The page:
Consider the above for each mob of sheep pre-lambing to help you to determine your drench options. For those situations when most of the above create a higher worm risk, then your long acting products need to be considered, but when all are favourable, then we can have confidence a short acting drench (if at all) pre-lambing will be all that is necessary. The use of long acting products in dry autumns in sheep with a low worm burden is highly selective for drench resistance and a common theme that we find on properties with severe drench resistance.

If unsure of the right approach, seek some advice from industry consultants.


Benalla: Tricia Veale (

There was a good amount of rainfall in this area last month with a total of 78 mm. However, this month there has been a really good autumn break with 105 mm so far.

Some reports indicate that sheep are scouring badly. This has often been found to be due to the presence of moderate numbers of coccidian oocysts. Coccidia live inside the cells of the lining of the intestine. From within these cells they can produce thousands more coccidia that pass out with the dung. These are known as oocysts and are the resistant stage of the life cycle. They remain dormant on the paddock at this infective stage for some time, providing that weather conditions stay favourable. Winter frosts often do kill the oocysts but enough survive in sheltered spots to continue the cycle next spring.

Animals then eat the oocysts with grass and they pass down into the gut. The oocysts cell walls split open and very tiny tadpole-like sporozoites emerge. These can glide along the gut rapidly and they then enter the cells of the intestinal wall. Multiplication takes place in these cells, which eventually expand to the stage where they break open to release huge numbers of coccidia. The intestinal lining becomes irritated and inflamed. The animal’s body copes with this situation by sending down water to cool things off. This often results in scouring and diarrhoea. Young animals can become anaemic and suffer dehydration, weakness and loss of weight.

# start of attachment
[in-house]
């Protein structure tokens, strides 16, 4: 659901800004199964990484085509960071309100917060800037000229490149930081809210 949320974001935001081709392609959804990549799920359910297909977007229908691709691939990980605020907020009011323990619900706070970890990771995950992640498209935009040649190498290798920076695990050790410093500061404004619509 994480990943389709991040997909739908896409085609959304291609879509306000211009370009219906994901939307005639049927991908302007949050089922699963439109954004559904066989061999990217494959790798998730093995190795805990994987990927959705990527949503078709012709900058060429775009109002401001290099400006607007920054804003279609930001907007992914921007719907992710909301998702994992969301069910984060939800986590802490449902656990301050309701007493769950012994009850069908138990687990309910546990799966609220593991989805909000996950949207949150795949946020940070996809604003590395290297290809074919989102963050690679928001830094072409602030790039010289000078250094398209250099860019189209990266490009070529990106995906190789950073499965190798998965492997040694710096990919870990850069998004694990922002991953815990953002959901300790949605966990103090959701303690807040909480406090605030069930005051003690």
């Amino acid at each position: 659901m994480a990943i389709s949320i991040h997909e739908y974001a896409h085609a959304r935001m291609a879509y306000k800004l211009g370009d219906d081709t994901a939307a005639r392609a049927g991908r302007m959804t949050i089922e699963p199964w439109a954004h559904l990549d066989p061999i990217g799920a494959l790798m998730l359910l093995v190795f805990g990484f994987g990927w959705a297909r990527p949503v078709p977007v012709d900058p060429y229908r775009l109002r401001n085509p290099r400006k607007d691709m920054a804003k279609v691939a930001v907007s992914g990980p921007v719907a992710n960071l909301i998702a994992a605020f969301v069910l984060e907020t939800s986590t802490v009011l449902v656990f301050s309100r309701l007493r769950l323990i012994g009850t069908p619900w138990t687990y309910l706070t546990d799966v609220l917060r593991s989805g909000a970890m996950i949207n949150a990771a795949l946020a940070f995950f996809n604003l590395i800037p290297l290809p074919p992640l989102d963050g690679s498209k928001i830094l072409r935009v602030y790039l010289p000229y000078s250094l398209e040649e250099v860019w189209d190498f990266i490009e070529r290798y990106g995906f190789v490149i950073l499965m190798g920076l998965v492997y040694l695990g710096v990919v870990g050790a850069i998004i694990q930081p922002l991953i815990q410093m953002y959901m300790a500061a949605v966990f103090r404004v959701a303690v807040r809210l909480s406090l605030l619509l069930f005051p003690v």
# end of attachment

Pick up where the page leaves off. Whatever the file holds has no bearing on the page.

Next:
Coccidia infections are often self-limiting, they do resolve themselves. In the absence of re-infection only one cycle of development takes place. Under natural conditions however, repeated infections usually occur.

Young animals of all species are highly susceptible to coccidia, whereas adult sheep and cattle do develop a very good immunity to them.

Worm populations appear to be at moderate levels so it's good to check out what is happening on your place by getting a worm egg count done. Coccidian oocysts can also be identified during this test.

Some farmers have often said that they can tell if animals need drenching by looking at them. This is not quite accurate, and a worm test can save you hundreds of dollars if they don’t need drenching. Drenching unnecessarily can also contribute to drench resistance.